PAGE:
PHP is one of the most popular open-source scripting languages used for Web development, and it can be imbedded within HTML. The focus with PHP is server-side scripting, and there are several powerful functions that can be used to do delicate and handy operations quickly and accurately.
The list function is one that most PHP developers learn early on and have a tendency to forget as their skills progress. This function can unpack numeric arrays that can also be used to change the value of two variables. List() is PHP's way of assigning values to multiple variables, and in many cases, works better than $result.
Extract() is yet another function many developers learn early on but tend to forget later. Extract() is a function that can be used to move scope variables from one place to another. Scope variables can be packed in an array with get_defined_vars(), or by using compact(). They can then be unpacked in another place using the extract() function.
Extract() may also be used for template engines. Simple template engines allow variables to be set in one place via the use of associative arrays and then be accessed as normal variables.
_autoload() is another handy function PHP developers need to be aware of. This function is called from behind the scenes when a class that is non-existent is instantiated. Autoload will work by taking in a class name, and then attempt to find the file the class is in. It will then include it and allow the program to continue running.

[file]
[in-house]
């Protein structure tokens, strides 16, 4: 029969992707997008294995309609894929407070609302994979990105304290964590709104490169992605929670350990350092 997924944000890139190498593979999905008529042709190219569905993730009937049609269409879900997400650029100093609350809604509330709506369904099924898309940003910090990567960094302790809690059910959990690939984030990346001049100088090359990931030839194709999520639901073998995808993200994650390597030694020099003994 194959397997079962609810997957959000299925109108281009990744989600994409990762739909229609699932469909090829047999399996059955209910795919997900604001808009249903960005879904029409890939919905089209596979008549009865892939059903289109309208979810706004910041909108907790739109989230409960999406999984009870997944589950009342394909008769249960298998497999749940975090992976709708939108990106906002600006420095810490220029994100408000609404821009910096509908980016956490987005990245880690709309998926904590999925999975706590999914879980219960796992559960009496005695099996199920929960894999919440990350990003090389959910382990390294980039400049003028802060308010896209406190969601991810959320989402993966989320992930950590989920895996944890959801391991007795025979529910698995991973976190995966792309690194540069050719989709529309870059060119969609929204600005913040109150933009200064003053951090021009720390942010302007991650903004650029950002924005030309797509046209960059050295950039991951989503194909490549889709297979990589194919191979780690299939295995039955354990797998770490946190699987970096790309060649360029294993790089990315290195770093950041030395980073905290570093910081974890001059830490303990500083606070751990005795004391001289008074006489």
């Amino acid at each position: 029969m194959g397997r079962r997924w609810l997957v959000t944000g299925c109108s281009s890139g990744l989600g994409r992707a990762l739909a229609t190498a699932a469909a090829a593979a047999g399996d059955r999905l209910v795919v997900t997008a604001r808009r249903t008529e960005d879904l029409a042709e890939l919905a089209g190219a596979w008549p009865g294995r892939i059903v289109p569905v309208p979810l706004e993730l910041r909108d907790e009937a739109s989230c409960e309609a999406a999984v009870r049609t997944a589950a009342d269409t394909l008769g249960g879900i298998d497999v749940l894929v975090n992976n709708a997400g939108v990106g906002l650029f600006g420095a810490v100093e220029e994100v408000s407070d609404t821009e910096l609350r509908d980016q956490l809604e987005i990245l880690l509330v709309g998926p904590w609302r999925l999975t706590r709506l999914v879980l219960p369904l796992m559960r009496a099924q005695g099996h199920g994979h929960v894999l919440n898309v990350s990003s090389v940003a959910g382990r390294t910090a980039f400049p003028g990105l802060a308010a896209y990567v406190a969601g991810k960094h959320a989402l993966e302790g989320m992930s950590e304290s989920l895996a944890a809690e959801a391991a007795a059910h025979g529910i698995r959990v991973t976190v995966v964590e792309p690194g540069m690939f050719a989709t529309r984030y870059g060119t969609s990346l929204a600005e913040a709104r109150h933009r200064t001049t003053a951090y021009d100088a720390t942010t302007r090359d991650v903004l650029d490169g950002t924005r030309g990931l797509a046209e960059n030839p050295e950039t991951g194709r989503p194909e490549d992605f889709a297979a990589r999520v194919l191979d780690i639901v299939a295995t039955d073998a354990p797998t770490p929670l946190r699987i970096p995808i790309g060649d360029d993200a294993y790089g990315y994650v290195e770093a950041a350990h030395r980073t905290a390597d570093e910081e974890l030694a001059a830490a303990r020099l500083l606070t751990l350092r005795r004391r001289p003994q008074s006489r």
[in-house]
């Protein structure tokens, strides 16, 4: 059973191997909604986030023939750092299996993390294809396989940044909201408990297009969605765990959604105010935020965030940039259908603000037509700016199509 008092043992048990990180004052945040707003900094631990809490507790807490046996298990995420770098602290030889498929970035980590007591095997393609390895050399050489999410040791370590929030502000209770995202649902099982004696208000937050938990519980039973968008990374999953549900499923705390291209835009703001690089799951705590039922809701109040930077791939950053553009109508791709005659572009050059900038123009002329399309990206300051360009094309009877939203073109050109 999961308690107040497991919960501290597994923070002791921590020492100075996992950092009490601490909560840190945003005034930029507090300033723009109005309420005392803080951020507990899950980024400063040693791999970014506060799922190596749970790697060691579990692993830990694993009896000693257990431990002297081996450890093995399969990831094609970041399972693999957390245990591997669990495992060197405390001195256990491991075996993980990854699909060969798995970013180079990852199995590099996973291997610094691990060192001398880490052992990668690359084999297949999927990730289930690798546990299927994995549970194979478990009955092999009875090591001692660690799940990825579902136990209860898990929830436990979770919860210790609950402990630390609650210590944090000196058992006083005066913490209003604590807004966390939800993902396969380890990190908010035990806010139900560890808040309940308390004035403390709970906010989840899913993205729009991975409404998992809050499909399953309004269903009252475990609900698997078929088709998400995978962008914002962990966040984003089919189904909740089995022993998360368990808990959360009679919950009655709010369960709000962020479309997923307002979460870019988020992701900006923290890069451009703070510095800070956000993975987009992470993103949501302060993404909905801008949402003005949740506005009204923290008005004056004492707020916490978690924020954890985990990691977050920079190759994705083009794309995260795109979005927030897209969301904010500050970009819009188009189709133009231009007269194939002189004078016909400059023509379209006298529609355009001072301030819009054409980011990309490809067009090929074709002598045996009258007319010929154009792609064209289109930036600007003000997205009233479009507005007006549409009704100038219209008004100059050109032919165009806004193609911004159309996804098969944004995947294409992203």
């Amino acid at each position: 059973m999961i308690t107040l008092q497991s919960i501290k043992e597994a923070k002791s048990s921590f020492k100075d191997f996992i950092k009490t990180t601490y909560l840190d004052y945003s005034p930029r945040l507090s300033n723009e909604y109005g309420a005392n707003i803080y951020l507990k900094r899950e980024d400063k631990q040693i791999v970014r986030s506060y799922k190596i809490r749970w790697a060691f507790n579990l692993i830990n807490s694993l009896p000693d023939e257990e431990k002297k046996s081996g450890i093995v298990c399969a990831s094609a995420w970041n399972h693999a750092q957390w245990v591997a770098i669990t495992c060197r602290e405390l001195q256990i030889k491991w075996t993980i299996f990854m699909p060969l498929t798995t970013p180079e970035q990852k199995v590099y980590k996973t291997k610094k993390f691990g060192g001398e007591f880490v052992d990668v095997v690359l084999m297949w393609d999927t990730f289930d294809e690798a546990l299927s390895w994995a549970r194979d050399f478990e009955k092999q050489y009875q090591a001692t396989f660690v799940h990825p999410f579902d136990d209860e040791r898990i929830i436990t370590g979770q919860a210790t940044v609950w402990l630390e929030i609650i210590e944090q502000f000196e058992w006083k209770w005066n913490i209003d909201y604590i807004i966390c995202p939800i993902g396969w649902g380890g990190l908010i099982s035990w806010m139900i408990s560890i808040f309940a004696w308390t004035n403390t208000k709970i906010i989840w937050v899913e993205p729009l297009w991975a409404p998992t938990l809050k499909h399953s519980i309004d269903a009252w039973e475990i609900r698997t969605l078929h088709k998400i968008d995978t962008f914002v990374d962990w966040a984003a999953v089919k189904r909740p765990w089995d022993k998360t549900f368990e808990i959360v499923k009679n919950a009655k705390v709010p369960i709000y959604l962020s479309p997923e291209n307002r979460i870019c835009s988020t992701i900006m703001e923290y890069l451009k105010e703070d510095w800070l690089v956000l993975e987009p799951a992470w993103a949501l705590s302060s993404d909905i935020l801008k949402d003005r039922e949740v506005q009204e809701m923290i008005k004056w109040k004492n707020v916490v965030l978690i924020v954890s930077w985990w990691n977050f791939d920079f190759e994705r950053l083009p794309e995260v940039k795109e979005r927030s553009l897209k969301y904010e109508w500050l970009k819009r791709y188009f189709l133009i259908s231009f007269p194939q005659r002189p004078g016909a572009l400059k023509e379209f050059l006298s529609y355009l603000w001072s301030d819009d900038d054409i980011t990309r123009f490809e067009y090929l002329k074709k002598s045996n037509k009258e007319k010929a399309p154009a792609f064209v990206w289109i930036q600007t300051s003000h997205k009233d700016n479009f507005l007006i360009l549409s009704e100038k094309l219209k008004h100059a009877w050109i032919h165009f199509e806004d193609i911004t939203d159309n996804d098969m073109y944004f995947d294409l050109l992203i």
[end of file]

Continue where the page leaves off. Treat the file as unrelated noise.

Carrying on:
You must be very careful in using this function though, and it is suggested that it not be directly implemented. Since autoload has no name space, it will generate errors if two or more apps are running simultaneously and they happen to share common files that both define the autoload function.
This function can be helpful when one wants to display PHP code on a website. It will return a syntax-highlighted version of PHP code, and it will use the colors that are predefined in the syntax highlighter for the scripting language.
This is a function in PHP that takes a string that you as a developer give it as a parameter, and returns the number of words it contains.
If you ever have a need to compare how different or how similar two words are, the levenshtein() function is what you need and it is very useful for tracking user typos.
This is a function that will come in very handy during the testing phase of an app. Get_defined_vars() returns a multi-dimensional array that has a list of all of the defined variables, and they can be environmental, user-defined, or server variables that are within the scope of where this function is called.
All of these functions will come in handy at one time or another if you are a PHP developer.